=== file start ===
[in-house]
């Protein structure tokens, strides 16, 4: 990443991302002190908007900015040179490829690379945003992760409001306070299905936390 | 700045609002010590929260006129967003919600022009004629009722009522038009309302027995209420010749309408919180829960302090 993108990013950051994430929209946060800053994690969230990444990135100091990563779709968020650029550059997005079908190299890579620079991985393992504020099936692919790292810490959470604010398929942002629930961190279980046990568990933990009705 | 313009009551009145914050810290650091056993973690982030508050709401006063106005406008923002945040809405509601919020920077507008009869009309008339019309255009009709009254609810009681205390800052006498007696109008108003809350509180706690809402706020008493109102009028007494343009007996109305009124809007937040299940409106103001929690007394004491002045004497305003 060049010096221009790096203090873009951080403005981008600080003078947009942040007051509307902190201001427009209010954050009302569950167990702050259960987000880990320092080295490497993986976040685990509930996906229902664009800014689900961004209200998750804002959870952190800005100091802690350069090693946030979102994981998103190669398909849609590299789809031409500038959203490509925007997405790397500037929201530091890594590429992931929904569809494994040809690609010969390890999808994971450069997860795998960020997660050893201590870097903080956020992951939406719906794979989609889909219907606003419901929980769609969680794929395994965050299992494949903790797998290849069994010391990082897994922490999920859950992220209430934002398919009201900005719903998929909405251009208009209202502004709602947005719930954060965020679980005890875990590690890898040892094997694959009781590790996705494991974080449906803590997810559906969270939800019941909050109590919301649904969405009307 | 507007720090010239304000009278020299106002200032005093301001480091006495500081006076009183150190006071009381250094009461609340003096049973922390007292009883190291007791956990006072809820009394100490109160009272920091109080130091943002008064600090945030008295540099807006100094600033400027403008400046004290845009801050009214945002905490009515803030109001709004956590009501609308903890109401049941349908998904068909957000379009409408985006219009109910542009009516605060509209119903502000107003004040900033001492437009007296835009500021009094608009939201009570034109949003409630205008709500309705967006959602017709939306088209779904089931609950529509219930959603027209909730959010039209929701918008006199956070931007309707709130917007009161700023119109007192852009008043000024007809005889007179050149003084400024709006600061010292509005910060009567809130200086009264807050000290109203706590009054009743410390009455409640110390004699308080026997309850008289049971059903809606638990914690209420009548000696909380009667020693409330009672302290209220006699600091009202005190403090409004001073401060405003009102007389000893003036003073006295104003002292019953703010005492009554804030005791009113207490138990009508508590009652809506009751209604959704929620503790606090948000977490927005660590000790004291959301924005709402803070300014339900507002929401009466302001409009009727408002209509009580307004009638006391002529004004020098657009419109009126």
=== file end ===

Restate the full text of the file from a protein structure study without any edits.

[in-house]
């Protein structure tokens, strides 16, 4: 990443991302002190908007900015040179490829690379945003992760409001306070299905936390 | 700045609002010590929260006129967003919600022009004629009722009522038009309302027995209420010749309408919180829960302090 993108990013950051994430929209946060800053994690969230990444990135100091990563779709968020650029550059997005079908190299890579620079991985393992504020099936692919790292810490959470604010398929942002629930961190279980046990568990933990009705 | 313009009551009145914050810290650091056993973690982030508050709401006063106005406008923002945040809405509601919020920077507008009869009309008339019309255009009709009254609810009681205390800052006498007696109008108003809350509180706690809402706020008493109102009028007494343009007996109305009124809007937040299940409106103001929690007394004491002045004497305003 060049010096221009790096203090873009951080403005981008600080003078947009942040007051509307902190201001427009209010954050009302569950167990702050259960987000880990320092080295490497993986976040685990509930996906229902664009800014689900961004209200998750804002959870952190800005100091802690350069090693946030979102994981998103190669398909849609590299789809031409500038959203490509925007997405790397500037929201530091890594590429992931929904569809494994040809690609010969390890999808994971450069997860795998960020997660050893201590870097903080956020992951939406719906794979989609889909219907606003419901929980769609969680794929395994965050299992494949903790797998290849069994010391990082897994922490999920859950992220209430934002398919009201900005719903998929909405251009208009209202502004709602947005719930954060965020679980005890875990590690890898040892094997694959009781590790996705494991974080449906803590997810559906969270939800019941909050109590919301649904969405009307 | 507007720090010239304000009278020299106002200032005093301001480091006495500081006076009183150190006071009381250094009461609340003096049973922390007292009883190291007791956990006072809820009394100490109160009272920091109080130091943002008064600090945030008295540099807006100094600033400027403008400046004290845009801050009214945002905490009515803030109001709004956590009501609308903890109401049941349908998904068909957000379009409408985006219009109910542009009516605060509209119903502000107003004040900033001492437009007296835009500021009094608009939201009570034109949003409630205008709500309705967006959602017709939306088209779904089931609950529509219930959603027209909730959010039209929701918008006199956070931007309707709130917007009161700023119109007192852009008043000024007809005889007179050149003084400024709006600061010292509005910060009567809130200086009264807050000290109203706590009054009743410390009455409640110390004699308080026997309850008289049971059903809606638990914690209420009548000696909380009667020693409330009672302290209220006699600091009202005190403090409004001073401060405003009102007389000893003036003073006295104003002292019953703010005492009554804030005791009113207490138990009508508590009652809506009751209604959704929620503790606090948000977490927005660590000790004291959301924005709402803070300014339900507002929401009466302001409009009727408002209509009580307004009638006391002529004004020098657009419109009126």